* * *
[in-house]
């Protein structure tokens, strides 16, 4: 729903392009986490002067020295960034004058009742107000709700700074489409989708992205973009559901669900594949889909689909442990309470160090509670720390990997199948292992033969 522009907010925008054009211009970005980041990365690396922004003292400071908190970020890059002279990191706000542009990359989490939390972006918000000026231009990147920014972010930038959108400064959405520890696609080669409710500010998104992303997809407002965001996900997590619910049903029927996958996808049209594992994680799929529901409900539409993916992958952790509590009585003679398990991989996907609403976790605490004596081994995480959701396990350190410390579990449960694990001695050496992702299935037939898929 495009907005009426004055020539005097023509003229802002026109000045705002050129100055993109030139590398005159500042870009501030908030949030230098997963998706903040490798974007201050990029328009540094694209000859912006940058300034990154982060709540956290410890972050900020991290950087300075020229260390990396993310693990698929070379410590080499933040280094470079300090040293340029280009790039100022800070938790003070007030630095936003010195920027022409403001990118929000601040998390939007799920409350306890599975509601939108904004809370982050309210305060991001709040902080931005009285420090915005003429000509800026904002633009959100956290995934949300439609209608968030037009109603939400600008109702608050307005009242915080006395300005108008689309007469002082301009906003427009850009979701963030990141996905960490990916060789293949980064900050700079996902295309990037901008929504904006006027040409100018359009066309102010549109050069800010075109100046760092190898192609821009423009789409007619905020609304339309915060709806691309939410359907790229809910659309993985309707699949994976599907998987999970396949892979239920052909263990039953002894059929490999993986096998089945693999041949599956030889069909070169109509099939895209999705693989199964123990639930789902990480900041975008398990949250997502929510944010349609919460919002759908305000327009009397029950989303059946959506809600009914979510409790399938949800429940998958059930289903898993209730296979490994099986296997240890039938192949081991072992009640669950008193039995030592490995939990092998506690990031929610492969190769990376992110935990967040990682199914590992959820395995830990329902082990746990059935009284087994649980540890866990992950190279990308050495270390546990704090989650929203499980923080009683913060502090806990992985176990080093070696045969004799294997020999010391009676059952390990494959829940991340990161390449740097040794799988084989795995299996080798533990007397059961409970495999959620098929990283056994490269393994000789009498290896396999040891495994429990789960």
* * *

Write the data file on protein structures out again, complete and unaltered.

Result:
[in-house]
């Protein structure tokens, strides 16, 4: 729903392009986490002067020295960034004058009742107000709700700074489409989708992205973009559901669900594949889909689909442990309470160090509670720390990997199948292992033969 522009907010925008054009211009970005980041990365690396922004003292400071908190970020890059002279990191706000542009990359989490939390972006918000000026231009990147920014972010930038959108400064959405520890696609080669409710500010998104992303997809407002965001996900997590619910049903029927996958996808049209594992994680799929529901409900539409993916992958952790509590009585003679398990991989996907609403976790605490004596081994995480959701396990350190410390579990449960694990001695050496992702299935037939898929 495009907005009426004055020539005097023509003229802002026109000045705002050129100055993109030139590398005159500042870009501030908030949030230098997963998706903040490798974007201050990029328009540094694209000859912006940058300034990154982060709540956290410890972050900020991290950087300075020229260390990396993310693990698929070379410590080499933040280094470079300090040293340029280009790039100022800070938790003070007030630095936003010195920027022409403001990118929000601040998390939007799920409350306890599975509601939108904004809370982050309210305060991001709040902080931005009285420090915005003429000509800026904002633009959100956290995934949300439609209608968030037009109603939400600008109702608050307005009242915080006395300005108008689309007469002082301009906003427009850009979701963030990141996905960490990916060789293949980064900050700079996902295309990037901008929504904006006027040409100018359009066309102010549109050069800010075109100046760092190898192609821009423009789409007619905020609304339309915060709806691309939410359907790229809910659309993985309707699949994976599907998987999970396949892979239920052909263990039953002894059929490999993986096998089945693999041949599956030889069909070169109509099939895209999705693989199964123990639930789902990480900041975008398990949250997502929510944010349609919460919002759908305000327009009397029950989303059946959506809600009914979510409790399938949800429940998958059930289903898993209730296979490994099986296997240890039938192949081991072992009640669950008193039995030592490995939990092998506690990031929610492969190769990376992110935990967040990682199914590992959820395995830990329902082990746990059935009284087994649980540890866990992950190279990308050495270390546990704090989650929203499980923080009683913060502090806990992985176990080093070696045969004799294997020999010391009676059952390990494959829940991340990161390449740097040794799988084989795995299996080798533990007397059961409970495999959620098929990283056994490269393994000789009498290896396999040891495994429990789960």